My Medical Equipment and
SMA Drug Trial
When I was younger, I use to be able to walk around the blocks and walk uptown with my family just with a walker. I also used to use my walker at school to help me get around on my own. This year I got my first power wheelchair, so I don't use my walker as much any more.
Recently I got my first Power Wheelchair, I use it in school and lots of other places. Whenever I have to go somewhere that I can't take my powerchair , I use my manual Wheelchair.
Because SMA weakens my lungs, at night I use a BiPAP ( bi-level positive air pressure) machine to help me take deep even breathes. The BiPAP machine also has a back-up rate which means that I get at least a certain number of breaths per minute, and if I don't take them on my own, the BiPAP will give it to me. Before I started using the BiPAP I used to set off the alarm on my Pulse Ox alot, because throughout the night I would stop breathing ( sleep apnea ). Now the BiPAP makes sure that I get enough breathes and I sleep much better.
At night I sleep with a Pulse Ox. This machine measures my heart rate and Oxygen saturation ( the amount of Oxygen in my blood ). This helps my mom makes sure that I'm doing ok, and that I'm healthy. It has an alarm on it which will tell my mom if something's wrong.
Recently I've started using a machine called The Vest. This helps loosen mucus secretions and other junk in my lungs so it's easier for me to clear them with the cough machine. I use this along with all my other machines to help stay healthy.
One of the things I need help with is coughing , because SMA weakens my muscles including my chest and lung muscles, I can't produce an effective cough. The cough assist mask goes over my nose and mouth , then the machine forces a specific amount of air into my lungs, and pulls it back out again, this simulates a cough , and helps me to clear mucus and secretions and expand my lung all of which helps keep me healthy !
Drug Trials for SMA ( written by my mom )
Ian is participating in a clinical trial at the Stanford Hospital in CA. This trial is using the medicine Hydroxyurea, which is already FDA approved for some cancers, and some sickle cell diseases. Dr. Ching Wang is hoping that it will help SMA patients to keep their strength they have now, and hopefully gain some.
Ian is now in the first part of the trial which is the blind study. We have no idea right now if he is on the real medicine or not. We are just patiently waiting for July to come so he will for sure be on Hydroxyurea. Then we hope it will do for Ian as it has done for some other children. Right now even if it does stop the progression and only that, we will be happy. Ian has progressed quite a bit off and on, and we would like to see it stopped!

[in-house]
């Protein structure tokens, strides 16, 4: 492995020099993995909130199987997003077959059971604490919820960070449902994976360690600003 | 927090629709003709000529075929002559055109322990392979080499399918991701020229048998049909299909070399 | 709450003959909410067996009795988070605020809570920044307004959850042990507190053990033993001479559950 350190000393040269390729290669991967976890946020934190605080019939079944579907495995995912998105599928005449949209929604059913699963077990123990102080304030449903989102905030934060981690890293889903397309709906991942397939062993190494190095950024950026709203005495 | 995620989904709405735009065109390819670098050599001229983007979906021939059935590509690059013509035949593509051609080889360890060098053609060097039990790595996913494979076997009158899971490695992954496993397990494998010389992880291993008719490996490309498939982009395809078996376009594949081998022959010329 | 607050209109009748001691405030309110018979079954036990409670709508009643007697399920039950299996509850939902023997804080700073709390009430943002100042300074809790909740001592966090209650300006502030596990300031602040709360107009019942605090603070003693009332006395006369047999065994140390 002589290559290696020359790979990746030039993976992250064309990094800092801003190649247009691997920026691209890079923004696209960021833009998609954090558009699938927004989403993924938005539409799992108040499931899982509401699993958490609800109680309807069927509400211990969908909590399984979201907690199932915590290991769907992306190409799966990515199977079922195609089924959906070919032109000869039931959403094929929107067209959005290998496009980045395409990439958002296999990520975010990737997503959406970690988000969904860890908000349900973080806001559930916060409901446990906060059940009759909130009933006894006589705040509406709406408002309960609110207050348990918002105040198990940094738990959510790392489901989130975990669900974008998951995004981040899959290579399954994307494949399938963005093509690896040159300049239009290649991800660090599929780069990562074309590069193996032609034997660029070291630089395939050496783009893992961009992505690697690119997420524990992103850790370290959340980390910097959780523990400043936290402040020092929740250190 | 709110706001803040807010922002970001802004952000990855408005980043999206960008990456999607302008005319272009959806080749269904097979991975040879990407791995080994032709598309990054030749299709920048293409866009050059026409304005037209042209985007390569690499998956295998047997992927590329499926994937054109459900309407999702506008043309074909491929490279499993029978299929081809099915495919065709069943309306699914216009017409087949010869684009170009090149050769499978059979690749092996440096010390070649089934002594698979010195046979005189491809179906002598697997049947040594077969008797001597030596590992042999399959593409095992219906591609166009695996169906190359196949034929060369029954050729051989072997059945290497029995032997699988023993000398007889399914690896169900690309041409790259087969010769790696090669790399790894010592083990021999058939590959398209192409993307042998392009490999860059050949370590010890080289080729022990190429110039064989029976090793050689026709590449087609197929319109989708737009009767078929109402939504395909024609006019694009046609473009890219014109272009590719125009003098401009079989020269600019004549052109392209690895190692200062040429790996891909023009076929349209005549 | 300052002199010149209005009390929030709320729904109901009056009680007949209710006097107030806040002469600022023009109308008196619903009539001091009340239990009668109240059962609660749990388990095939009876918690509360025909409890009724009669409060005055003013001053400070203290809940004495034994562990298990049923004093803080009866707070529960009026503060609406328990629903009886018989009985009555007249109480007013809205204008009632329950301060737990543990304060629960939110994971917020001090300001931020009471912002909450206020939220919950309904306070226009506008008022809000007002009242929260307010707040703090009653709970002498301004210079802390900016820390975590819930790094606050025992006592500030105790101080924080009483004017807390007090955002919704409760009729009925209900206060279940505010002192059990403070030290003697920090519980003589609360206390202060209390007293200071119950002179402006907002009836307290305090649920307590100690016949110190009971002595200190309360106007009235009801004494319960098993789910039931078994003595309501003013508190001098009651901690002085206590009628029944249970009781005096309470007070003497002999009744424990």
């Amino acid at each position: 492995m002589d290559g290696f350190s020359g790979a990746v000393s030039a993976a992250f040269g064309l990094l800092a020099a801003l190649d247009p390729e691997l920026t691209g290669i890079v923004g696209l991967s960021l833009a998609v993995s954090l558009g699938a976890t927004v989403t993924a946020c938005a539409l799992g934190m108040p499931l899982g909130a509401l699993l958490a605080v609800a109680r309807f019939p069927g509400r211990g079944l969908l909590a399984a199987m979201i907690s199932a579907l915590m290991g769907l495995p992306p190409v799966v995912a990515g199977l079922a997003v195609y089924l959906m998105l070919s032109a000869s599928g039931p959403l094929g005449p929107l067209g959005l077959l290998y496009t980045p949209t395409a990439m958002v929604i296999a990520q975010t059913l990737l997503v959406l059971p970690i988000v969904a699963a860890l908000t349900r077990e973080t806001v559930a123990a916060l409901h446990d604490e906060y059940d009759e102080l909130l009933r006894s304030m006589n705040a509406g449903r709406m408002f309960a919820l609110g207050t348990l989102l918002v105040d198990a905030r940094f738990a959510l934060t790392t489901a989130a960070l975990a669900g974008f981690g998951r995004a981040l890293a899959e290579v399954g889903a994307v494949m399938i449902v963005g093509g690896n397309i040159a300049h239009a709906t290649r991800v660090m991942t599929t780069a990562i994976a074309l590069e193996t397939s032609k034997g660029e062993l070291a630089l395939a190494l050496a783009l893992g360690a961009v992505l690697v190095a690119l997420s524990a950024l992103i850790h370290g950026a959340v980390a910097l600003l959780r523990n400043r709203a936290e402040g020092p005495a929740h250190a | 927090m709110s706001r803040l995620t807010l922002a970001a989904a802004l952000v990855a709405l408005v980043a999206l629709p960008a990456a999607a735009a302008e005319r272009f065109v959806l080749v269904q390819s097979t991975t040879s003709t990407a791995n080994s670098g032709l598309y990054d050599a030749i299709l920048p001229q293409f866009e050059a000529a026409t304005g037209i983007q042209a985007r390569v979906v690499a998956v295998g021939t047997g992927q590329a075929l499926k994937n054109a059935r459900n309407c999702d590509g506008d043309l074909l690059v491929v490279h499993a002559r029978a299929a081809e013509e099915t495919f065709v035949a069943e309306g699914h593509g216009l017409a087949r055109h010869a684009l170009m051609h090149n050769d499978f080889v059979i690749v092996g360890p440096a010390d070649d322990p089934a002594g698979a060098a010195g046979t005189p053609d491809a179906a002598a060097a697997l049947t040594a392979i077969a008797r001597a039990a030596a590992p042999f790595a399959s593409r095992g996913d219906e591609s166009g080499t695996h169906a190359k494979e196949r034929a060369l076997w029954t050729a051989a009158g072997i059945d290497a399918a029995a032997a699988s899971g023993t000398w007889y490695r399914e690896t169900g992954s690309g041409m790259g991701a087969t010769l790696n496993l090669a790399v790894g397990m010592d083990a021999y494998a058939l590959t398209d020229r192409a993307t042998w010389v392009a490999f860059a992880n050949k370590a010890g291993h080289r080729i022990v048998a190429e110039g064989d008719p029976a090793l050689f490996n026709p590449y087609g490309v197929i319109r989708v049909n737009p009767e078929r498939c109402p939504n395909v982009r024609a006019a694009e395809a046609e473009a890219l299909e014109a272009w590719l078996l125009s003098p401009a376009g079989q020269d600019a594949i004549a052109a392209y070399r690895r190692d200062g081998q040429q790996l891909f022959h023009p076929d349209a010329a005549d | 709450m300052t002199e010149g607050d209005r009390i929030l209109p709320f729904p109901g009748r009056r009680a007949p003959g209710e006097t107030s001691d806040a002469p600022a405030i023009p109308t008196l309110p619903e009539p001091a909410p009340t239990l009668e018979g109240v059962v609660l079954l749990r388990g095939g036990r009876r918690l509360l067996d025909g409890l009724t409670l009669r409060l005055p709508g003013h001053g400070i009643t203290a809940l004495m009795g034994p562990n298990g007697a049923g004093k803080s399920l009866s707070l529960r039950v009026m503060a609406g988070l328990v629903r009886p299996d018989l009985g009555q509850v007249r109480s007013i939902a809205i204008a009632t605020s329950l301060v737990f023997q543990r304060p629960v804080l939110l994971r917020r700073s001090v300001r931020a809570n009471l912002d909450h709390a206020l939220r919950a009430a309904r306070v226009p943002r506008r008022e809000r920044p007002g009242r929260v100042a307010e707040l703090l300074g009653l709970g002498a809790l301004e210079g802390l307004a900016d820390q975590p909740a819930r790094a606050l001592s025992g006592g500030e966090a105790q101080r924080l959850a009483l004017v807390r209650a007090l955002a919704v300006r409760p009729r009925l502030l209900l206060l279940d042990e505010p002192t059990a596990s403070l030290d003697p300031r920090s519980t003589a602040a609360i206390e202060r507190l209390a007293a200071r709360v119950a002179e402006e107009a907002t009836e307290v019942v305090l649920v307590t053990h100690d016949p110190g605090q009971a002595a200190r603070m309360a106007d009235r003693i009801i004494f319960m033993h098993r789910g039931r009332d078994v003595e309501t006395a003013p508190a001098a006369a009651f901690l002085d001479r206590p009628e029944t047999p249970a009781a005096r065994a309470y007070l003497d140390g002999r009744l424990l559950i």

We get asked a lot if we think Ian is on the Hydroxyurea and not the placebo. I don't know. Its hard to tell. There are some days Ian really surprises me and does things I never expected to see him do, or walk a longer distance without falling. Then the next day comes and he is back to how he usually is. I don't know if he is on the real med, and can't say for sure.
One thing though also about the trial is he has the med/placebo's dosage upped every month when we fly out there. SO maybe if he is on the real med we see more improvement when he gets the amount that is needed for him? I really don't know what one he is on, but believe me if Ian does something that is just amazing with his type of SMA I will be sure to announce it to everyone!
I am going to quote something that Ian said to me when we first flew out to CA for the first visit. "Mom if this medicine works then it will also help all the other kids with SMA get it right?" I said "yes, hopefully." Ian said "WOW I can help all the other SMA kids get better, maybe." Ian isn't just wanting to get the med for himself he is hoping to help all his SMA friends.
I had to share this with you all because that shows you what kind of person my son is.
We will update in the Journal every month on the trial and how things are going with Ian. So please check that out for new updates on the trial, and anything that comes up!
To read more about some of the SMA drug trials please go to http://sma.stanford.edu.